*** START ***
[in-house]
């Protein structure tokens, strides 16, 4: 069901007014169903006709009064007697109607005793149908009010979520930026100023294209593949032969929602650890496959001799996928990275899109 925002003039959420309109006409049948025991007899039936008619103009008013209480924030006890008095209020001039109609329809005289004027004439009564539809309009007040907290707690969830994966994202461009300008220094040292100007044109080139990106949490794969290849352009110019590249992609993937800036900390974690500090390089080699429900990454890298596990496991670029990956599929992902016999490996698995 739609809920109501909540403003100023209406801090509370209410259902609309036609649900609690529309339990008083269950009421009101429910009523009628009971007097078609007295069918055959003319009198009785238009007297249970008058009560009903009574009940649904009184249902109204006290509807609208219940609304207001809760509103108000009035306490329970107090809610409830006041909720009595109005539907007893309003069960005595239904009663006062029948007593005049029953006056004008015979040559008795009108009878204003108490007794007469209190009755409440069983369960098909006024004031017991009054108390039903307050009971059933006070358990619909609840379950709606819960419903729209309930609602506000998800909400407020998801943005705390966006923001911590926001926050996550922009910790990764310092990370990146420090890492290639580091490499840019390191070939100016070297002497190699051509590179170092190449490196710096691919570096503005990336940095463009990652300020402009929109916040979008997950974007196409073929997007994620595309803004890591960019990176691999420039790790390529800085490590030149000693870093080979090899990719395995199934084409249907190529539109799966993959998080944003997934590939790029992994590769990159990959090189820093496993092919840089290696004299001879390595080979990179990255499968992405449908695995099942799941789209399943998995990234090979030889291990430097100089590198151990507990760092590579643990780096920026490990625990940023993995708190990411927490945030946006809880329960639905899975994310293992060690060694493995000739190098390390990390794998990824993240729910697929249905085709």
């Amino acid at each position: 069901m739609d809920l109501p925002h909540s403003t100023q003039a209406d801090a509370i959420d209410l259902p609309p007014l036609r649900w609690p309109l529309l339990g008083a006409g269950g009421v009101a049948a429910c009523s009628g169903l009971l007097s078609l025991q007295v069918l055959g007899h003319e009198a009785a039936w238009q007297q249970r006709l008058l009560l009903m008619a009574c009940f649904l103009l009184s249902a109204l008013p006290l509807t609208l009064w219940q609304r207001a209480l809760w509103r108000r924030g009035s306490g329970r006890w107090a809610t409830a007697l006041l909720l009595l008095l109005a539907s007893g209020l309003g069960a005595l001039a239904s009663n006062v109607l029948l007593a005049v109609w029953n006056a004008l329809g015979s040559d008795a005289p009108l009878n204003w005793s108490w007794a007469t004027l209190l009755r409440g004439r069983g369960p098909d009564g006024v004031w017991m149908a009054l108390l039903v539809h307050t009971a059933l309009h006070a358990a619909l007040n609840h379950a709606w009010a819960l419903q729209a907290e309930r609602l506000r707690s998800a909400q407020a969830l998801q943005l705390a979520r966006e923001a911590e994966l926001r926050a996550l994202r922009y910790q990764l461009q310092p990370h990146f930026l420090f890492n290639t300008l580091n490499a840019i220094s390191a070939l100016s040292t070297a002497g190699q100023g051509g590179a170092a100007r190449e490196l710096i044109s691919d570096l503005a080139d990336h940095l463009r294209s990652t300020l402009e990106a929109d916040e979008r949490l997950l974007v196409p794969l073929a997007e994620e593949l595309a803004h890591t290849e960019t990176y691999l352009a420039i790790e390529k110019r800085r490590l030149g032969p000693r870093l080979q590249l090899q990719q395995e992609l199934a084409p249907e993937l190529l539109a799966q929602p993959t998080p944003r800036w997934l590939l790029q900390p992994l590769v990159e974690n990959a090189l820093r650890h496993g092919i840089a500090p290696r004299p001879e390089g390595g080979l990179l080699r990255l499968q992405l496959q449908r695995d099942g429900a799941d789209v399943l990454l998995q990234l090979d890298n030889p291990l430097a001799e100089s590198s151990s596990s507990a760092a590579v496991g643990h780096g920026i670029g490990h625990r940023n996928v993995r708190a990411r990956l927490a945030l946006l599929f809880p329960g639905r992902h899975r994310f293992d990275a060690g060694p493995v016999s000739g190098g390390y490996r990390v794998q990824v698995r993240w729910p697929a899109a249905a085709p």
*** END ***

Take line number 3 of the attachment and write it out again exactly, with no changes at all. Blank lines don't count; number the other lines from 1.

């Amino acid at each position: 069901m739609d809920l109501p925002h909540s403003t100023q003039a209406d801090a509370i959420d209410l259902p609309p007014l036609r649900w609690p309109l529309l339990g008083a006409g269950g009421v009101a049948a429910c009523s009628g169903l009971l007097s078609l025991q007295v069918l055959g007899h003319e009198a009785a039936w238009q007297q249970r006709l008058l009560l009903m008619a009574c009940f649904l103009l009184s249902a109204l008013p006290l509807t609208l009064w219940q609304r207001a209480l809760w509103r108000r924030g009035s306490g329970r006890w107090a809610t409830a007697l006041l909720l009595l008095l109005a539907s007893g209020l309003g069960a005595l001039a239904s009663n006062v109607l029948l007593a005049v109609w029953n006056a004008l329809g015979s040559d008795a005289p009108l009878n204003w005793s108490w007794a007469t004027l209190l009755r409440g004439r069983g369960p098909d009564g006024v004031w017991m149908a009054l108390l039903v539809h307050t009971a059933l309009h006070a358990a619909l007040n609840h379950a709606w009010a819960l419903q729209a907290e309930r609602l506000r707690s998800a909400q407020a969830l998801q943005l705390a979520r966006e923001a911590e994966l926001r926050a996550l994202r922009y910790q990764l461009q310092p990370h990146f930026l420090f890492n290639t300008l580091n490499a840019i220094s390191a070939l100016s040292t070297a002497g190699q100023g051509g590179a170092a100007r190449e490196l710096i044109s691919d570096l503005a080139d990336h940095l463009r294209s990652t300020l402009e990106a929109d916040e979008r949490l997950l974007v196409p794969l073929a997007e994620e593949l595309a803004h890591t290849e960019t990176y691999l352009a420039i790790e390529k110019r800085r490590l030149g032969p000693r870093l080979q590249l090899q990719q395995e992609l199934a084409p249907e993937l190529l539109a799966q929602p993959t998080p944003r800036w997934l590939l790029q900390p992994l590769v990159e974690n990959a090189l820093r650890h496993g092919i840089a500090p290696r004299p001879e390089g390595g080979l990179l080699r990255l499968q992405l496959q449908r695995d099942g429900a799941d789209v399943l990454l998995q990234l090979d890298n030889p291990l430097a001799e100089s590198s151990s596990s507990a760092a590579v496991g643990h780096g920026i670029g490990h625990r940023n996928v993995r708190a990411r990956l927490a945030l946006l599929f809880p329960g639905r992902h899975r994310f293992d990275a060690g060694p493995v016999s000739g190098g390390y490996r990390v794998q990824v698995r993240w729910p697929a899109a249905a085709p």